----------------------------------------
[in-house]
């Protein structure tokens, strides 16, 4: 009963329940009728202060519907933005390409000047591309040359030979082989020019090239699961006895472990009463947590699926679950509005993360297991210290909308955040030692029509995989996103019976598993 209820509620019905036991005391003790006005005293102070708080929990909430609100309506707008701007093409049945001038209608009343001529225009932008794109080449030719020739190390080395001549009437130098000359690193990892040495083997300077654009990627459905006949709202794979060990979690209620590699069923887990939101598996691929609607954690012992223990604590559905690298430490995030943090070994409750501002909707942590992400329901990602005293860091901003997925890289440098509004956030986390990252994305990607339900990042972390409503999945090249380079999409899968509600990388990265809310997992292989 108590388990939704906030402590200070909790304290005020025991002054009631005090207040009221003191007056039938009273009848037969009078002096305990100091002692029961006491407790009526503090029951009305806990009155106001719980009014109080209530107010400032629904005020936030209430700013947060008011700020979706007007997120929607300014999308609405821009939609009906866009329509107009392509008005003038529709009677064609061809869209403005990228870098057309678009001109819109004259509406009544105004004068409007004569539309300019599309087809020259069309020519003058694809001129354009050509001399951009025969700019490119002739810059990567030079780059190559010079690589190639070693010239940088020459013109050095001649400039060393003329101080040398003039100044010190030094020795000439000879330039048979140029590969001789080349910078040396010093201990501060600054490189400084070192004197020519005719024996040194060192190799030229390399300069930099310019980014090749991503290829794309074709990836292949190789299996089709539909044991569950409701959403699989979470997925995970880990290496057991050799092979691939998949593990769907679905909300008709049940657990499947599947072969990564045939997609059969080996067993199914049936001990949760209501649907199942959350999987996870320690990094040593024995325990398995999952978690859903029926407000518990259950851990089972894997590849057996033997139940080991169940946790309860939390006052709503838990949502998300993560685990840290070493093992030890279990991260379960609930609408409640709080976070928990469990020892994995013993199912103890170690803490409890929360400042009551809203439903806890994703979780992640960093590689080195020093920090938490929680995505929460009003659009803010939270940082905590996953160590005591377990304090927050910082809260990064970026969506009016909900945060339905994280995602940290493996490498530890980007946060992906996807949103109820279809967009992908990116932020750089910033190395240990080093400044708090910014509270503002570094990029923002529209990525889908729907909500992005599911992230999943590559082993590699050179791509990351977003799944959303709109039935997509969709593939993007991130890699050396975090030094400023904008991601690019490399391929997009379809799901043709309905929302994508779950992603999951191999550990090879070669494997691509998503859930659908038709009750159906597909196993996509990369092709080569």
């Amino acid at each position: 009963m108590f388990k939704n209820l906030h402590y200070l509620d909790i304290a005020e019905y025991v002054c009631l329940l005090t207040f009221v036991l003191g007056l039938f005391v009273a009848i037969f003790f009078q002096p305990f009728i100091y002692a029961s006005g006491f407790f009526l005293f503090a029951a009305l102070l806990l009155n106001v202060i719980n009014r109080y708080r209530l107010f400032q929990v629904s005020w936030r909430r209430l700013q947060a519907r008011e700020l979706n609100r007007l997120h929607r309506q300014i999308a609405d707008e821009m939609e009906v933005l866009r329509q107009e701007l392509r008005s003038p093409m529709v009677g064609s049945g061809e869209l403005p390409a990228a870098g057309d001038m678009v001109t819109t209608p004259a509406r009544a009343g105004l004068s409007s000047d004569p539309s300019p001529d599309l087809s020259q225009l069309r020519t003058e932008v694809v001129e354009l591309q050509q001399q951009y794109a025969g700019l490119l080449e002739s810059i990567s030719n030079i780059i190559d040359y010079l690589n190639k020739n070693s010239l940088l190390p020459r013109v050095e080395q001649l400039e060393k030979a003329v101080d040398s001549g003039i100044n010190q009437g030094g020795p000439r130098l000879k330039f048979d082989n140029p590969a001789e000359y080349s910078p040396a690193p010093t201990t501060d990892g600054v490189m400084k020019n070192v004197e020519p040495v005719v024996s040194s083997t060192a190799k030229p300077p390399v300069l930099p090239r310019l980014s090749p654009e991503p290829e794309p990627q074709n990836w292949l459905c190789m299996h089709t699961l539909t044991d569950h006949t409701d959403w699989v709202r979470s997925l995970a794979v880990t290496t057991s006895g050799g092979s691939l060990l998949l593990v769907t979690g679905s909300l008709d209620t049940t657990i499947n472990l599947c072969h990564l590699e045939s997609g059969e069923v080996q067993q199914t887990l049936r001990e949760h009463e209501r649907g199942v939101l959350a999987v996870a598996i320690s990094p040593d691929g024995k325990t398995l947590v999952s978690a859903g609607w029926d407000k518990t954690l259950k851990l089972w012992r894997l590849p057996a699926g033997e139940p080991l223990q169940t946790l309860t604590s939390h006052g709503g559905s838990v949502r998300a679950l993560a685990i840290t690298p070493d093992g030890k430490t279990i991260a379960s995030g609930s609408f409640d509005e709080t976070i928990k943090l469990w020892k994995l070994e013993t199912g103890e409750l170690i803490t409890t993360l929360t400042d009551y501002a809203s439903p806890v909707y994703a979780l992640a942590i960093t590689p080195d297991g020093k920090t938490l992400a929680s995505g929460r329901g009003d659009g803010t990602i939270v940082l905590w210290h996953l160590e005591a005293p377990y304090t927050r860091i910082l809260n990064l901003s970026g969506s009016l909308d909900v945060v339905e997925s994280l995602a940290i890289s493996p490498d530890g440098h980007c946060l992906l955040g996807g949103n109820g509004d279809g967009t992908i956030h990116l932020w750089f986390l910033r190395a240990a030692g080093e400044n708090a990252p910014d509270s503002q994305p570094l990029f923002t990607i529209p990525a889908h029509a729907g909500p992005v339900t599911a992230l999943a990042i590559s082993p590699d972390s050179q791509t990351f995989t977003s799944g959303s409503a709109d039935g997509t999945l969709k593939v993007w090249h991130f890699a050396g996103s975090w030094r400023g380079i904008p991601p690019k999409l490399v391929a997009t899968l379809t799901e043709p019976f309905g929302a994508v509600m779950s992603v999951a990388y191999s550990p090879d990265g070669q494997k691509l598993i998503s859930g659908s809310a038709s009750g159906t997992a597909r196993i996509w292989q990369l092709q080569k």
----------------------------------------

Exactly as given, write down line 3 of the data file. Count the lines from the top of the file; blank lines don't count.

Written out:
């Amino acid at each position: 009963m108590f388990k939704n209820l906030h402590y200070l509620d909790i304290a005020e019905y025991v002054c009631l329940l005090t207040f009221v036991l003191g007056l039938f005391v009273a009848i037969f003790f009078q002096p305990f009728i100091y002692a029961s006005g006491f407790f009526l005293f503090a029951a009305l102070l806990l009155n106001v202060i719980n009014r109080y708080r209530l107010f400032q929990v629904s005020w936030r909430r209430l700013q947060a519907r008011e700020l979706n609100r007007l997120h929607r309506q300014i999308a609405d707008e821009m939609e009906v933005l866009r329509q107009e701007l392509r008005s003038p093409m529709v009677g064609s049945g061809e869209l403005p390409a990228a870098g057309d001038m678009v001109t819109t209608p004259a509406r009544a009343g105004l004068s409007s000047d004569p539309s300019p001529d599309l087809s020259q225009l069309r020519t003058e932008v694809v001129e354009l591309q050509q001399q951009y794109a025969g700019l490119l080449e002739s810059i990567s030719n030079i780059i190559d040359y010079l690589n190639k020739n070693s010239l940088l190390p020459r013109v050095e080395q001649l400039e060393k030979a003329v101080d040398s001549g003039i100044n010190q009437g030094g020795p000439r130098l000879k330039f048979d082989n140029p590969a001789e000359y080349s910078p040396a690193p010093t201990t501060d990892g600054v490189m400084k020019n070192v004197e020519p040495v005719v024996s040194s083997t060192a190799k030229p300077p390399v300069l930099p090239r310019l980014s090749p654009e991503p290829e794309p990627q074709n990836w292949l459905c190789m299996h089709t699961l539909t044991d569950h006949t409701d959403w699989v709202r979470s997925l995970a794979v880990t290496t057991s006895g050799g092979s691939l060990l998949l593990v769907t979690g679905s909300l008709d209620t049940t657990i499947n472990l599947c072969h990564l590699e045939s997609g059969e069923v080996q067993q199914t887990l049936r001990e949760h009463e209501r649907g199942v939101l959350a999987v996870a598996i320690s990094p040593d691929g024995k325990t398995l947590v999952s978690a859903g609607w029926d407000k518990t954690l259950k851990l089972w012992r894997l590849p057996a699926g033997e139940p080991l223990q169940t946790l309860t604590s939390h006052g709503g559905s838990v949502r998300a679950l993560a685990i840290t690298p070493d093992g030890k430490t279990i991260a379960s995030g609930s609408f409640d509005e709080t976070i928990k943090l469990w020892k994995l070994e013993t199912g103890e409750l170690i803490t409890t993360l929360t400042d009551y501002a809203s439903p806890v909707y994703a979780l992640a942590i960093t590689p080195d297991g020093k920090t938490l992400a929680s995505g929460r329901g009003d659009g803010t990602i939270v940082l905590w210290h996953l160590e005591a005293p377990y304090t927050r860091i910082l809260n990064l901003s970026g969506s009016l909308d909900v945060v339905e997925s994280l995602a940290i890289s493996p490498d530890g440098h980007c946060l992906l955040g996807g949103n109820g509004d279809g967009t992908i956030h990116l932020w750089f986390l910033r190395a240990a030692g080093e400044n708090a990252p910014d509270s503002q994305p570094l990029f923002t990607i529209p990525a889908h029509a729907g909500p992005v339900t599911a992230l999943a990042i590559s082993p590699d972390s050179q791509t990351f995989t977003s799944g959303s409503a709109d039935g997509t999945l969709k593939v993007w090249h991130f890699a050396g996103s975090w030094r400023g380079i904008p991601p690019k999409l490399v391929a997009t899968l379809t799901e043709p019976f309905g929302a994508v509600m779950s992603v999951a990388y191999s550990p090879d990265g070669q494997k691509l598993i998503s859930g659908s809310a038709s009750g159906t997992a597909r196993i996509w292989q990369l092709q080569k």